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In scientific experiment, people often try to show an error bar based on the standard deviation around a mean (average) value.

My question is twofold:

  1. How to estimate the minimum but adequate sample sizes (space) to calculate the error bar in an experiment to make a meaningful and predictive plot? I guess it could depend on the accuracy of the equipment and the accuracy requirement of the given experiment.

  2. Does the minimum sample size depend on the type of the measured physical quantities. I mean whether the proper sample space will change as the quantity of concern, for example, velocity, temperature, thickness?

Thank you for any advice and reference recommended!

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    $\begingroup$ It's worth noting that if you don't think the error bar means something than you have admitted that you don't know anything about the validity of your data. Arguably you shouldn't be showing that kind of data at all. Also, obligatory comic link: phdcomics.com/comics.php?f=1816 $\endgroup$ May 3, 2016 at 17:40
  • $\begingroup$ Definitely look at Bayes's theorem. It's the only way to really understand this. $\endgroup$
    – DanielSank
    May 3, 2016 at 20:05

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Judging by your Q1, I think you are asking about error bars for data points in graphs, especially in relation to plotting a line or curve of best fit.

Error bars are not often calculated statistically for this purpose. To do so, a sample of N measurements must be made for each chosen value of the independent variable x and a mean and SD calculated. The standard error of the mean would then be SE = SD/sqrt(N). The error bar could then be placed at mean +/- 1 or 2 x SE, giving an approx. 70% or 95% confidence interval. The value of SE strictly applies only to this data point. Separate values should be calculated for each data point in the graph. However, if it is thought that the SE does not vary much with x, the calculation can be done for one value of x near the middle of the range and that value applied throughout.

However, very few experiments are made in such painstaking detail. Instead, the range of possible error is usually estimated from the accuracy of the least accurate component of the measurement. You would also repeat each measurement at least twice, if possible taking measurements in both directions (increase and decrease in the controlling variable). This would also give you more confidence in an appropriate size for the error bar, but even if you plot only the mean of these repeated readings, you would not usually bother calculating the SD for such a small sample.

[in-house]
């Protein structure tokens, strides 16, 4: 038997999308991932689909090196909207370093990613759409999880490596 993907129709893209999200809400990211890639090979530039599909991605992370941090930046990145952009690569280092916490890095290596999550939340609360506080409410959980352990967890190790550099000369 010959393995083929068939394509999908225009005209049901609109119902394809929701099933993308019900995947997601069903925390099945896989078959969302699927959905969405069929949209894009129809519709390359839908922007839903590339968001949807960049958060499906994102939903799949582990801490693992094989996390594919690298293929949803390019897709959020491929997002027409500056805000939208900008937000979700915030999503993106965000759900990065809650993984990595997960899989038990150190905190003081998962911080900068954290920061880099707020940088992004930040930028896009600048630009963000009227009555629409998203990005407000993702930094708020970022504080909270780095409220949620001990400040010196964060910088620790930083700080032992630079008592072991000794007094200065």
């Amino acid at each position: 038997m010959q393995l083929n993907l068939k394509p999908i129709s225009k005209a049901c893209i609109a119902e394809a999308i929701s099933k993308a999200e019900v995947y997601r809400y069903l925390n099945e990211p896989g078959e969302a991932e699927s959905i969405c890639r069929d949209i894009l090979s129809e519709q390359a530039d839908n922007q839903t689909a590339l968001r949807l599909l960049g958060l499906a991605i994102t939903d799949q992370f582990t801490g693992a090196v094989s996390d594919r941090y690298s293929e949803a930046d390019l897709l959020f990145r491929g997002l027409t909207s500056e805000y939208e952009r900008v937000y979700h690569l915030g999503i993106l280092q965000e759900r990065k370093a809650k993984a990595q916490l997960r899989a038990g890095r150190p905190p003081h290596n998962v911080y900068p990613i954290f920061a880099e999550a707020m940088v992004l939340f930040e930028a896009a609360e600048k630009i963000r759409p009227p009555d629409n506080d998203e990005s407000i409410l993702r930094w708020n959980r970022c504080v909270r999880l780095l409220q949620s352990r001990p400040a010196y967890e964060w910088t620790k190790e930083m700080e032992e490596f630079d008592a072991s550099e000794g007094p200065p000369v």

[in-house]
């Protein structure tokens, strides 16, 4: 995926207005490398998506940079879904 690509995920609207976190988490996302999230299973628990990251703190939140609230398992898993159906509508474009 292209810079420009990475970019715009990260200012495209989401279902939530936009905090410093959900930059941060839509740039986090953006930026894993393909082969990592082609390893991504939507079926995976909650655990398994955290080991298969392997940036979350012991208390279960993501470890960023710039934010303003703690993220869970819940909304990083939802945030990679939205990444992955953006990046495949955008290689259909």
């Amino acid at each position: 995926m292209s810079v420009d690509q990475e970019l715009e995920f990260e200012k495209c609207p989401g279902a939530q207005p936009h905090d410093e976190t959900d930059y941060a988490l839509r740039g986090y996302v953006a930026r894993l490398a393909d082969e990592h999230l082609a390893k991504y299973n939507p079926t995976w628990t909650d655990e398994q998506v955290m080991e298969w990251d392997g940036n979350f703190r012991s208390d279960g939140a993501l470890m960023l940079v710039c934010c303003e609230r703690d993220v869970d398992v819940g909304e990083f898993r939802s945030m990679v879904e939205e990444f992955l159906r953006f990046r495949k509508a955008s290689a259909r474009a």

An alternative is to plot all measurements instead of averaging them. If you are going to do a least-squares regression analysis on the data to fit a line or curve, then it is possible to include the size of the error bar for each data point (curve-fitting software usually includes this input), but it is far easier (especially if you are doing your own calculations) to include all repeated measurements (if you have them).

It is of course essential to have an error estimate for the output(s) of your experiment, eg the slope and intercept of the line of best fit.

Error bars are not particularly useful in graphs except as a pictorial summary of the repeated readings (to avoid the graph becoming too cluttered with multiple data points) or of the estimated uncertainty in accuracy of measurement devices. You can see the former type especially in particle physics, where each data point is a summary of millions of particle collisions. The error bar indicates to your reader your confidence in the accuracy of the data point. Whether this comes from the spread of repeated readings, or the accuracy obtainable from your measuring devices, doesn't matter very much; probably it will be a subjective combination of the two. What is important is that : (i) it should be a fair estimate - neither too big nor too small as to be misleading; and (ii) the same method of estimation should be used consistently throughout the graph (and also between any graphs which are being compared).

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  • $\begingroup$ "Error bars are not often based on standard deviation of the mean." I think this is overstated, this is probably subfield-dependent but I see plenty of such plots. I agree that it is more of a presentation choice though. $\endgroup$
    – Rococo
    May 3, 2016 at 17:51

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